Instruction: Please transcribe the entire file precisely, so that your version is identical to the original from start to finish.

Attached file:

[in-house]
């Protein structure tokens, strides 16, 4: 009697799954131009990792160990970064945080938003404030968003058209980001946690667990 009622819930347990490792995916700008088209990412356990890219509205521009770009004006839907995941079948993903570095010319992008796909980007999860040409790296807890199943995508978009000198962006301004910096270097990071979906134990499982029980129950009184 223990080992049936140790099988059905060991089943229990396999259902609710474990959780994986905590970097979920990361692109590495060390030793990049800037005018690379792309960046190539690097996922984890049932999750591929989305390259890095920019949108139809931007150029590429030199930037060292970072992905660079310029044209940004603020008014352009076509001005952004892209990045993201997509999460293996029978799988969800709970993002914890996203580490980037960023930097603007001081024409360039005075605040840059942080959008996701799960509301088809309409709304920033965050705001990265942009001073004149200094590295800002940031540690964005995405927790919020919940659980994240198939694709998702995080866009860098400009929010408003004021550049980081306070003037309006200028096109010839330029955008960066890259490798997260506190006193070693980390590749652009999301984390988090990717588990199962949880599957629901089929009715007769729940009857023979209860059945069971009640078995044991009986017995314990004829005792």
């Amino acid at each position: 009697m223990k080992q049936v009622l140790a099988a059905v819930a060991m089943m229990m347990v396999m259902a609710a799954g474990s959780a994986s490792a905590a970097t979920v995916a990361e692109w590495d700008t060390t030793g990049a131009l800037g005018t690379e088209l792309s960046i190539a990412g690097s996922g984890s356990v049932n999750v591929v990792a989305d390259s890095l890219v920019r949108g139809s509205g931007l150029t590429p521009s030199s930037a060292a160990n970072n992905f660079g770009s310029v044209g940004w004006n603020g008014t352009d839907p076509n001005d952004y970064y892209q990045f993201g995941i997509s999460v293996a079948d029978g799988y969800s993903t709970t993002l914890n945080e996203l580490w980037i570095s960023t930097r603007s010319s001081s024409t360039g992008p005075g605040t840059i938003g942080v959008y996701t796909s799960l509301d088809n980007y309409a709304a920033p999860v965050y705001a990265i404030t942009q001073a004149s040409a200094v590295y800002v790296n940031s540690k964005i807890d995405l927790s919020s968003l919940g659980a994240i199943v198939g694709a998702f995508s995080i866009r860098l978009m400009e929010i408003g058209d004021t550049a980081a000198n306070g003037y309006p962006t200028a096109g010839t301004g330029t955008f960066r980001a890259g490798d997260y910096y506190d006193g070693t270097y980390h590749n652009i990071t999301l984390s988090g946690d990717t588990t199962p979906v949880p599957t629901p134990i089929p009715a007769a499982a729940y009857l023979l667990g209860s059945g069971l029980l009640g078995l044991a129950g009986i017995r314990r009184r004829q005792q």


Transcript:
[in-house]
């Protein structure tokens, strides 16, 4: 009697799954131009990792160990970064945080938003404030968003058209980001946690667990 009622819930347990490792995916700008088209990412356990890219509205521009770009004006839907995941079948993903570095010319992008796909980007999860040409790296807890199943995508978009000198962006301004910096270097990071979906134990499982029980129950009184 223990080992049936140790099988059905060991089943229990396999259902609710474990959780994986905590970097979920990361692109590495060390030793990049800037005018690379792309960046190539690097996922984890049932999750591929989305390259890095920019949108139809931007150029590429030199930037060292970072992905660079310029044209940004603020008014352009076509001005952004892209990045993201997509999460293996029978799988969800709970993002914890996203580490980037960023930097603007001081024409360039005075605040840059942080959008996701799960509301088809309409709304920033965050705001990265942009001073004149200094590295800002940031540690964005995405927790919020919940659980994240198939694709998702995080866009860098400009929010408003004021550049980081306070003037309006200028096109010839330029955008960066890259490798997260506190006193070693980390590749652009999301984390988090990717588990199962949880599957629901089929009715007769729940009857023979209860059945069971009640078995044991009986017995314990004829005792």
């Amino acid at each position: 009697m223990k080992q049936v009622l140790a099988a059905v819930a060991m089943m229990m347990v396999m259902a609710a799954g474990s959780a994986s490792a905590a970097t979920v995916a990361e692109w590495d700008t060390t030793g990049a131009l800037g005018t690379e088209l792309s960046i190539a990412g690097s996922g984890s356990v049932n999750v591929v990792a989305d390259s890095l890219v920019r949108g139809s509205g931007l150029t590429p521009s030199s930037a060292a160990n970072n992905f660079g770009s310029v044209g940004w004006n603020g008014t352009d839907p076509n001005d952004y970064y892209q990045f993201g995941i997509s999460v293996a079948d029978g799988y969800s993903t709970t993002l914890n945080e996203l580490w980037i570095s960023t930097r603007s010319s001081s024409t360039g992008p005075g605040t840059i938003g942080v959008y996701t796909s799960l509301d088809n980007y309409a709304a920033p999860v965050y705001a990265i404030t942009q001073a004149s040409a200094v590295y800002v790296n940031s540690k964005i807890d995405l927790s919020s968003l919940g659980a994240i199943v198939g694709a998702f995508s995080i866009r860098l978009m400009e929010i408003g058209d004021t550049a980081a000198n306070g003037y309006p962006t200028a096109g010839t301004g330029t955008f960066r980001a890259g490798d997260y910096y506190d006193g070693t270097y980390h590749n652009i990071t999301l984390s988090g946690d990717t588990t199962p979906v949880p599957t629901p134990i089929p009715a007769a499982a729940y009857l023979l667990g209860s059945g069971l029980l009640g078995l044991a129950g009986i017995r314990r009184r004829q005792q």